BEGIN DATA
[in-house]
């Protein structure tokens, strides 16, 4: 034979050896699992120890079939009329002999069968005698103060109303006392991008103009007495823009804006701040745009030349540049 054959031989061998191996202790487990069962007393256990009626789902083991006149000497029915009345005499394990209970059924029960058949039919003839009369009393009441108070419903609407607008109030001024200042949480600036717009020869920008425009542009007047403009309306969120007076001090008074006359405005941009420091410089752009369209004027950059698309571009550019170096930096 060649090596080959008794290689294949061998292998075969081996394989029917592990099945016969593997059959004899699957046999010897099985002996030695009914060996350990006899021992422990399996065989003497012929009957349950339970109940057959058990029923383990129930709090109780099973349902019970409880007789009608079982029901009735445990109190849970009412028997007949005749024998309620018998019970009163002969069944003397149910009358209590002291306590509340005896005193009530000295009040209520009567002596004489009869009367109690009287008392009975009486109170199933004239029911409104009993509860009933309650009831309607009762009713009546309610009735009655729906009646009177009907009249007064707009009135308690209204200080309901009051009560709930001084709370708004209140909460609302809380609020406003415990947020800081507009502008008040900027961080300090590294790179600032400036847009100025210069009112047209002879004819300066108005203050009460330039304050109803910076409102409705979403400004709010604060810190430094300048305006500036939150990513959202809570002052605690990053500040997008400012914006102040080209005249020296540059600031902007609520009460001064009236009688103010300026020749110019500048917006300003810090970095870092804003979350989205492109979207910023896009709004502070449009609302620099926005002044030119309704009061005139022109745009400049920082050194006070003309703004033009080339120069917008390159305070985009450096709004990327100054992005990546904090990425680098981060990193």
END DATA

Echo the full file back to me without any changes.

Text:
[in-house]
């Protein structure tokens, strides 16, 4: 034979050896699992120890079939009329002999069968005698103060109303006392991008103009007495823009804006701040745009030349540049 054959031989061998191996202790487990069962007393256990009626789902083991006149000497029915009345005499394990209970059924029960058949039919003839009369009393009441108070419903609407607008109030001024200042949480600036717009020869920008425009542009007047403009309306969120007076001090008074006359405005941009420091410089752009369209004027950059698309571009550019170096930096 060649090596080959008794290689294949061998292998075969081996394989029917592990099945016969593997059959004899699957046999010897099985002996030695009914060996350990006899021992422990399996065989003497012929009957349950339970109940057959058990029923383990129930709090109780099973349902019970409880007789009608079982029901009735445990109190849970009412028997007949005749024998309620018998019970009163002969069944003397149910009358209590002291306590509340005896005193009530000295009040209520009567002596004489009869009367109690009287008392009975009486109170199933004239029911409104009993509860009933309650009831309607009762009713009546309610009735009655729906009646009177009907009249007064707009009135308690209204200080309901009051009560709930001084709370708004209140909460609302809380609020406003415990947020800081507009502008008040900027961080300090590294790179600032400036847009100025210069009112047209002879004819300066108005203050009460330039304050109803910076409102409705979403400004709010604060810190430094300048305006500036939150990513959202809570002052605690990053500040997008400012914006102040080209005249020296540059600031902007609520009460001064009236009688103010300026020749110019500048917006300003810090970095870092804003979350989205492109979207910023896009709004502070449009609302620099926005002044030119309704009061005139022109745009400049920082050194006070003309703004033009080339120069917008390159305070985009450096709004990327100054992005990546904090990425680098981060990193």